Irania is breaking glass ceilings in Nicaragua

November 18, 2019

Irania is a strong advocate for rural women and youth. And by embracing leadership roles in the political sphere as a young woman, she’s also a source of inspiration for women and youth across Nicaragua.

Marvelí (community facilitator) and Irania (national level representative) with Irania’s son.

It usually comes as a shock to Canadians to learn that 95 per cent of the world’s farms are small. These farms are the main source of income and livelihoods for 2 billion people.

Small-scale farmers feed the world, producing a staggering 70 per cent of the world’s food on just 25 per cent of its farmland. Thanks to the diversity of landscapes and crops they preserve, they’re also the main guardians of our food biodiversity.

Irania Lira Benavidez grew up on one of these small-scale farms in the community of Casa Blanca, Nicaragua. Like other small-scale farmers around the world, Irania’s family and friends play an essential role in their region’s food security, health and environment. But also like the majority of small-scale farmers around the world, they are largely excluded from policy and decision-making processes influencing agriculture.

Women are especially marginalized at all levels of governance – a damaging gender gap that is recognized by the United Nations as a global phenomena.

Our partner organization in Nicaragua, FECODESA, works to change this. Like all of our partners, FECODESA’s work is guided by the principle of food sovereignty. Food sovereignty is a framework that was articulated by farmers themselves to reverse systematic injustice in the food system. It calls for reclaiming farmers’ power over decision-making at all levels of government, as well as their access and control over land, water, seeds and food systems. And it takes a feminist and intersectional lens to these issues.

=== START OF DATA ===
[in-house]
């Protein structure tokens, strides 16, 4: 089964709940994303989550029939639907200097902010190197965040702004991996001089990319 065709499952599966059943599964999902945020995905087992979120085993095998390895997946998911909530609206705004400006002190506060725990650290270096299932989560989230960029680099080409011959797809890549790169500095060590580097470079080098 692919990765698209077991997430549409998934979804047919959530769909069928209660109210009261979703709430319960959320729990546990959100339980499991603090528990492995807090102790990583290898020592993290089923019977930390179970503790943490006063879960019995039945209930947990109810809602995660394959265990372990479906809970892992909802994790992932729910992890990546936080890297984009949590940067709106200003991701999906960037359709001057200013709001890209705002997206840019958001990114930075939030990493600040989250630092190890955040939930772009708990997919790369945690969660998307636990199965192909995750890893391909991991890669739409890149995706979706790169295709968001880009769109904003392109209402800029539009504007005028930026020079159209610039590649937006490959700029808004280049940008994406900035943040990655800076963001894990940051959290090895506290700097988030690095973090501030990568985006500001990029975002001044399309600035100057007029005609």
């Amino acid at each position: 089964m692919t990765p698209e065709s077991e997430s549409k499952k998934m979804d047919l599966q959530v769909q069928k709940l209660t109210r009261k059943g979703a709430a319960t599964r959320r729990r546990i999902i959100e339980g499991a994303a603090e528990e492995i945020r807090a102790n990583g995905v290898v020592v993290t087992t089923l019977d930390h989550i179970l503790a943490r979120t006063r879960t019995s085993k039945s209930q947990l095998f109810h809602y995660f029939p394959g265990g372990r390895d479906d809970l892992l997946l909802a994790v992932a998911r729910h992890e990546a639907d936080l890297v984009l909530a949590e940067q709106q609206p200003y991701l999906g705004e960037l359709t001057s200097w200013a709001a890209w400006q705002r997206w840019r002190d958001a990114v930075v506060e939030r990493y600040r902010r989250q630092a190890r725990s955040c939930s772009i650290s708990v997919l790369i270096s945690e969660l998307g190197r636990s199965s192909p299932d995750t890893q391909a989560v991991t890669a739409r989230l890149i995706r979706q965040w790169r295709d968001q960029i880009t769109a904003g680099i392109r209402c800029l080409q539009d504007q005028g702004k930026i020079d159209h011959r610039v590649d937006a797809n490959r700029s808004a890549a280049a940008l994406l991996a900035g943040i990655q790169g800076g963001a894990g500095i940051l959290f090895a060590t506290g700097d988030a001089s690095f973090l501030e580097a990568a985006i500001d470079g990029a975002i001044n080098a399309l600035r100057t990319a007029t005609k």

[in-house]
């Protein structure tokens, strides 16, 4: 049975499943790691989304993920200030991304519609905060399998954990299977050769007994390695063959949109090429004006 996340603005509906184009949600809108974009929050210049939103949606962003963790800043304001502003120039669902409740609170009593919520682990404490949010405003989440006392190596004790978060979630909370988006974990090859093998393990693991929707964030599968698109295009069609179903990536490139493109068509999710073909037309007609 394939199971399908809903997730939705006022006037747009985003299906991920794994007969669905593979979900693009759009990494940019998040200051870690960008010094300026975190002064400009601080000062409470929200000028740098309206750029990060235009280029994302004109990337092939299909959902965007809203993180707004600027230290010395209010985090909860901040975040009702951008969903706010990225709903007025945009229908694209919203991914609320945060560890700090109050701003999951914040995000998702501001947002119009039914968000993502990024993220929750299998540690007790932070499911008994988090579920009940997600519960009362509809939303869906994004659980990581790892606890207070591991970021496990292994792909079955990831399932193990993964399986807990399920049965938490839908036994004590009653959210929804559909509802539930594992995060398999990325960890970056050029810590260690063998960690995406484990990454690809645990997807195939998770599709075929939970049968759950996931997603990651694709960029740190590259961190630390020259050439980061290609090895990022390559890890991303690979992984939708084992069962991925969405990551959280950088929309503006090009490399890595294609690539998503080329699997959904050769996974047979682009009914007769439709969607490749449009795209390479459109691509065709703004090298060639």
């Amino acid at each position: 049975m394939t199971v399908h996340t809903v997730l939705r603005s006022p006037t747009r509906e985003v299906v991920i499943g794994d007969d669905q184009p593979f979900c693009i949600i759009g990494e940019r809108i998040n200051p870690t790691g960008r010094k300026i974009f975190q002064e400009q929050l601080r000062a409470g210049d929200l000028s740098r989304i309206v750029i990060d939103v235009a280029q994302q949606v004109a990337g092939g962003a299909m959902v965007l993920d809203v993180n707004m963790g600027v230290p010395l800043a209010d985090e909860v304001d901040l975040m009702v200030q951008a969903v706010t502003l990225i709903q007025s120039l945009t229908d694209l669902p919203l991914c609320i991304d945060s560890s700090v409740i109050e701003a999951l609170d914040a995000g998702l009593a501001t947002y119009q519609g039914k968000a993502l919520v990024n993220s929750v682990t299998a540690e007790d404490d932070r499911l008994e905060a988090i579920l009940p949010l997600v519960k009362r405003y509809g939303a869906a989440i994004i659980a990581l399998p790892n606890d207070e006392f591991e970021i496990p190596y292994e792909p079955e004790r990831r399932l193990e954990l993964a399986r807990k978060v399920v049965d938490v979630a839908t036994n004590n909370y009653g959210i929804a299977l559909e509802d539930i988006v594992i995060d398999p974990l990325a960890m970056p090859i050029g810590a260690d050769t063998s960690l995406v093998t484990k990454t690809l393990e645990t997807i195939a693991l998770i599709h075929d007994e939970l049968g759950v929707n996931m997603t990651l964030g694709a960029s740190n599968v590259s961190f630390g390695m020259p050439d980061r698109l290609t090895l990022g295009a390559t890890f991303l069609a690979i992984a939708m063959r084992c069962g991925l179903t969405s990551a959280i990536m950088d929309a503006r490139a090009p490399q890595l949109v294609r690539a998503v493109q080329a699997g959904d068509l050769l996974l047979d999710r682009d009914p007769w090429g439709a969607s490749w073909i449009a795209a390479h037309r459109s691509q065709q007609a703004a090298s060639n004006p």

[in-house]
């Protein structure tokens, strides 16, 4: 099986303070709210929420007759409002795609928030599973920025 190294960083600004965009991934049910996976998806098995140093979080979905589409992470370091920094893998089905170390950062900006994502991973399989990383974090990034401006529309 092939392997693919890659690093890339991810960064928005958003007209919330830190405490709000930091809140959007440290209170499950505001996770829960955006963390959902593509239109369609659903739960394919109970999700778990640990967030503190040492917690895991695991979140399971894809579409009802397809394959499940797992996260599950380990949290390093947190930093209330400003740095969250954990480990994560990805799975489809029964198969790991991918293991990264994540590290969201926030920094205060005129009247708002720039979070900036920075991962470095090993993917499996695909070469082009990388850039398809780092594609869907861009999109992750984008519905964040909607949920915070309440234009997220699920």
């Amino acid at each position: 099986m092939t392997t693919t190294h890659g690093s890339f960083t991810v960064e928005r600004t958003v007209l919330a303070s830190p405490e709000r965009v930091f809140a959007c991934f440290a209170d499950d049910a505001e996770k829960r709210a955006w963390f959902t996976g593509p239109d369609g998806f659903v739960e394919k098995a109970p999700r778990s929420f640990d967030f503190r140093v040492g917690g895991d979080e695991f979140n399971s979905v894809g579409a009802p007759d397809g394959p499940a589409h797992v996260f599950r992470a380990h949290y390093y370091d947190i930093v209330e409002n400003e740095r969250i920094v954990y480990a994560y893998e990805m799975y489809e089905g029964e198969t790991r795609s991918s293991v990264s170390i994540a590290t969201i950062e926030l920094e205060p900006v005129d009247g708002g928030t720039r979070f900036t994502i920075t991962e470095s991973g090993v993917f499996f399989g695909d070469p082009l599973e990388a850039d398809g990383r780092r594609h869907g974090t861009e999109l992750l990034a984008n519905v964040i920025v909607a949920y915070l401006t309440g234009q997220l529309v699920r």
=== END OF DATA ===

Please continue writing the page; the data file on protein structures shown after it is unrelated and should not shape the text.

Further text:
Irania decided to join one of FECODESA’s youth cooperatives when she was just 14 years old. Participants in these cooperatives are encouraged to pursue higher education. They receive training in governance and business development. They learn how to engage in policy advocacy by making space for themselves in municipal consultations.

Irania was immediately hooked by her training in collective decision-making and advocacy. She showed great dedication to learning about the policy-making process, and FECODESA’s facilitators helped her see that she had many of the natural qualities needed to become a good leader.

Irania realized that getting involved in local government was a real possibility for her, and that it would be a powerful way for her to create positive change in her community.

Encouraged by her peers, Irania ran for a seat on her region’s Council of Cooperatives. She won – an impressive and rare achievement for a young female campesina, or “peasant” as farmers in Honduras are proud to call themselves.

Irania’s early experiences with her youth cooperative have been transformative.

Many youth from her community suffer from a lack of opportunities for sustainable livelihoods near home. As is the case in many other communities of Latin America, many of them make the difficult decision to leave for the cities, or even foreign countries.

But at 25 years old, Irania remains firmly rooted in her farming community. Since becoming a young mother, her passion for representing the voices and rights of rural youth and women deepened. Recently, she set her sights on breaking through a new glass ceiling: a seat on the national Council of Cooperatives. She ran and again, she won.

Irania’s friend Marvelí went through the same FECODESA training as Irania when she was a teen. She is now also seeding change in her community, as a farmer and as the president of the local youth cooperative.

Marvelí is grateful for Irania’s dedication to advocating for her community at the national level. She says her achievements are inspiring young men and women farmers across Nicaragua.

“For us, it is a source of great pride to have a young campesina woman there.”